Dozer the dog ran the Maryland Half Marathon earlier this year. Dogs love to run. As Mark Remy of Runner’s World says of his dog, “He just loves to run. And every time he does, his face and his body telegraph one simple message: This. Is. AWESOME. I’m runningrunningrunningrunning!”
Most dog owners have considered including their canine companion in their running routine and many have made it work, but it isn’t as easy as putting on a collar and leash and hitting the pavement. Bones and cartilage are not fully developed in small dogs until after 6 months old and in larger dogs until after they are a year old, so wait until your puppy is old enough to run. Also, as with most human runners, dogs should not be fed a large meal before running.
Start slowly on pavement and monitor your dog’s foot pads and panting; keeping in mind that dogs do not sweat but rather cool themselves down through panting. Heat exhaustion is a serious risk for your dog and Renee Despres of Runner’s World notes, “Warning signs that your dog might be in trouble include slowing down, an extremely lolling tongue, foaming at the mouth and glazed eyes. The dog may become weak and wobbly or even collapse.” Heat exhaustion for both dog and humans is a critical concern in our hot, desert climate.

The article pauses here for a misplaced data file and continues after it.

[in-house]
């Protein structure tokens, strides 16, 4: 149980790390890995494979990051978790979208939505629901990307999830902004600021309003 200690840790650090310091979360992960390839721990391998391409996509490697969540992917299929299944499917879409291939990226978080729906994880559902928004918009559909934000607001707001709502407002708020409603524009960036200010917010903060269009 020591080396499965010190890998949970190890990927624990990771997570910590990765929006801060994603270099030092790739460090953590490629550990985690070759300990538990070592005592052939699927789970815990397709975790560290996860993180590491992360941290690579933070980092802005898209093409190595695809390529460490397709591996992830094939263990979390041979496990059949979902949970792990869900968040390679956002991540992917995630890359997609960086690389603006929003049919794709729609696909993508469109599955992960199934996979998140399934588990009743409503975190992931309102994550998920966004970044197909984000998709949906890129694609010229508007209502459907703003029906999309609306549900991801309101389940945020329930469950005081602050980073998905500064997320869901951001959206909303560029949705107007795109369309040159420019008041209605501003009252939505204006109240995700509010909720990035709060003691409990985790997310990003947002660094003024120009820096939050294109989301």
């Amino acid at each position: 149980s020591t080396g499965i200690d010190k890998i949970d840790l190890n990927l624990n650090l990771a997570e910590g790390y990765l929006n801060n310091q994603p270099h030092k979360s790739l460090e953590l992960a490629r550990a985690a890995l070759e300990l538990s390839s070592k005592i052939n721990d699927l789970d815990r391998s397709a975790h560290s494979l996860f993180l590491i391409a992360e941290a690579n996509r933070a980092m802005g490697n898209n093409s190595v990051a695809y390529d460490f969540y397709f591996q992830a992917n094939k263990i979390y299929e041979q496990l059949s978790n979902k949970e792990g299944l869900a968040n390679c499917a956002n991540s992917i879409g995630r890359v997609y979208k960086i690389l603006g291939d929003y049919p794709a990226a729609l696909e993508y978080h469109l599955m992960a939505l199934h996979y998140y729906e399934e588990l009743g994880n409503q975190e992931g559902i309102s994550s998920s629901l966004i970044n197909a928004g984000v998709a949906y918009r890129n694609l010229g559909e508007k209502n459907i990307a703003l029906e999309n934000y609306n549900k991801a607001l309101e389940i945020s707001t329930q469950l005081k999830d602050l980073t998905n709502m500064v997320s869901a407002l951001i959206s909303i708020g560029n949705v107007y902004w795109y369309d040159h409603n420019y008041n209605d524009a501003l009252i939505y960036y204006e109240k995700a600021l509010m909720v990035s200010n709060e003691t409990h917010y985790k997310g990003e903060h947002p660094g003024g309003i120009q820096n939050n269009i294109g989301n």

At the other extreme, consideration should be taken into account for your dog in cold weather. Coats and booties are available to help protect your dog from cold and ice. Keep an eye out for frostbite and Gale Bernhardt of active.com suggests, “Just like humans, dogs can experience frostbite to feet, nose and ears. Frost-bitten skin appears red, gray or whitish. If you suspect frostbite, be sure to slowly warm frostbitten areas with your hands or use warm towels. Once the areas look pink again, see your veterinarian.”
Human runners are often training for a race and there are many “Dog Run Dog” 5K and 10K races available nationally. Locally, the Doggie Dash and Dawdle (5K dash and 2-mile dawdle) is hosted by Animal Humane of New Mexico and generally occurs in the fall. The next race is November 6, 2011 at the Albuquerque Internatonal Balloon Fiesta Park. Awards are given to top finishers by age, gener, and with/without a dog. Proceeds go to Animal Humane of New Mexico. During the event, there are also many booths and vendors as well as music. The Doggie Dash and Dawdle race began in 1982; here is a report on the 2010 event.
Don’t have a dog? Consider adopting one from the Albuquerque or Rio Rancho animal shelters. Or visit Animal Humane of New Mexico or Watermelon Mountain Ranch to visit adoptable dogs.